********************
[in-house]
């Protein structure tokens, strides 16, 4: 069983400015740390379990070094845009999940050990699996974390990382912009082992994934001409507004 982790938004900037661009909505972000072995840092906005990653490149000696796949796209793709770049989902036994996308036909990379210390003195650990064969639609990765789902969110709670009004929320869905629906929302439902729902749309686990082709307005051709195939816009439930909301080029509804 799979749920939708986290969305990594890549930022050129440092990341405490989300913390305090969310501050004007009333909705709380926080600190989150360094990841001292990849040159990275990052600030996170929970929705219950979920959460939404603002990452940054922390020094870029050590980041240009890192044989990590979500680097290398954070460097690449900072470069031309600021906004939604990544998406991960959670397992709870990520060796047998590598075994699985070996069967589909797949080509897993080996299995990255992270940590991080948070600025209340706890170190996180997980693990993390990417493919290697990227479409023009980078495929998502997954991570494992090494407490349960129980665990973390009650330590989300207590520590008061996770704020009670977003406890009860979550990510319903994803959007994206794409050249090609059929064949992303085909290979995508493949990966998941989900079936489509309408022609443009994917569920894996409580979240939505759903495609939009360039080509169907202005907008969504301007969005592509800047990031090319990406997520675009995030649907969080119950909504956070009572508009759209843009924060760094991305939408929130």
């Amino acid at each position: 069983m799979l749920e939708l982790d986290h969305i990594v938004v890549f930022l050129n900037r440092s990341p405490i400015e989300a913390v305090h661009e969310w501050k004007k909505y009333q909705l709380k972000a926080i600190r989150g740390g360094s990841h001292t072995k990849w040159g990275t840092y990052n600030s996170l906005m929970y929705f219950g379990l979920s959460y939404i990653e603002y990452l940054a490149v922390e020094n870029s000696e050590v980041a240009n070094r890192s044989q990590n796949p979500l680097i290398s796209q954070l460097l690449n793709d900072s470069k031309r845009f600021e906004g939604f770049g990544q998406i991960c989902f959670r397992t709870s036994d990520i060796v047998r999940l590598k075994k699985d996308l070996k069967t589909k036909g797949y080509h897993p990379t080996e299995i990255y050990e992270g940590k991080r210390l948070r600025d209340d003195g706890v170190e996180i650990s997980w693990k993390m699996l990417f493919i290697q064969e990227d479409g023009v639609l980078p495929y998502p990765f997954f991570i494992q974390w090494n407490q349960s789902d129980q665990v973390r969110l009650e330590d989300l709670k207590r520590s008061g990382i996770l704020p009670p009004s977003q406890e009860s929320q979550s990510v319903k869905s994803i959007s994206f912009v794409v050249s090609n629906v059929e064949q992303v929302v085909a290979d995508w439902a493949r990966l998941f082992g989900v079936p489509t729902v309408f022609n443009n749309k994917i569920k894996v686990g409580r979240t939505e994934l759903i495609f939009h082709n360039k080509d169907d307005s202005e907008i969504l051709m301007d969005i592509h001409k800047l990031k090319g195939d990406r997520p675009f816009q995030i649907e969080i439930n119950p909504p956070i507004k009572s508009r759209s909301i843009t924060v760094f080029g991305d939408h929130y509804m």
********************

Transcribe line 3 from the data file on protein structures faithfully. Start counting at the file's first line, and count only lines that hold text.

């Amino acid at each position: 069983m799979l749920e939708l982790d986290h969305i990594v938004v890549f930022l050129n900037r440092s990341p405490i400015e989300a913390v305090h661009e969310w501050k004007k909505y009333q909705l709380k972000a926080i600190r989150g740390g360094s990841h001292t072995k990849w040159g990275t840092y990052n600030s996170l906005m929970y929705f219950g379990l979920s959460y939404i990653e603002y990452l940054a490149v922390e020094n870029s000696e050590v980041a240009n070094r890192s044989q990590n796949p979500l680097i290398s796209q954070l460097l690449n793709d900072s470069k031309r845009f600021e906004g939604f770049g990544q998406i991960c989902f959670r397992t709870s036994d990520i060796v047998r999940l590598k075994k699985d996308l070996k069967t589909k036909g797949y080509h897993p990379t080996e299995i990255y050990e992270g940590k991080r210390l948070r600025d209340d003195g706890v170190e996180i650990s997980w693990k993390m699996l990417f493919i290697q064969e990227d479409g023009v639609l980078p495929y998502p990765f997954f991570i494992q974390w090494n407490q349960s789902d129980q665990v973390r969110l009650e330590d989300l709670k207590r520590s008061g990382i996770l704020p009670p009004s977003q406890e009860s929320q979550s990510v319903k869905s994803i959007s994206f912009v794409v050249s090609n629906v059929e064949q992303v929302v085909a290979d995508w439902a493949r990966l998941f082992g989900v079936p489509t729902v309408f022609n443009n749309k994917i569920k894996v686990g409580r979240t939505e994934l759903i495609f939009h082709n360039k080509d169907d307005s202005e907008i969504l051709m301007d969005i592509h001409k800047l990031k090319g195939d990406r997520p675009f816009q995030i649907e969080i439930n119950p909504p956070i507004k009572s508009r759209s909301i843009t924060v760094f080029g991305d939408h929130y509804m």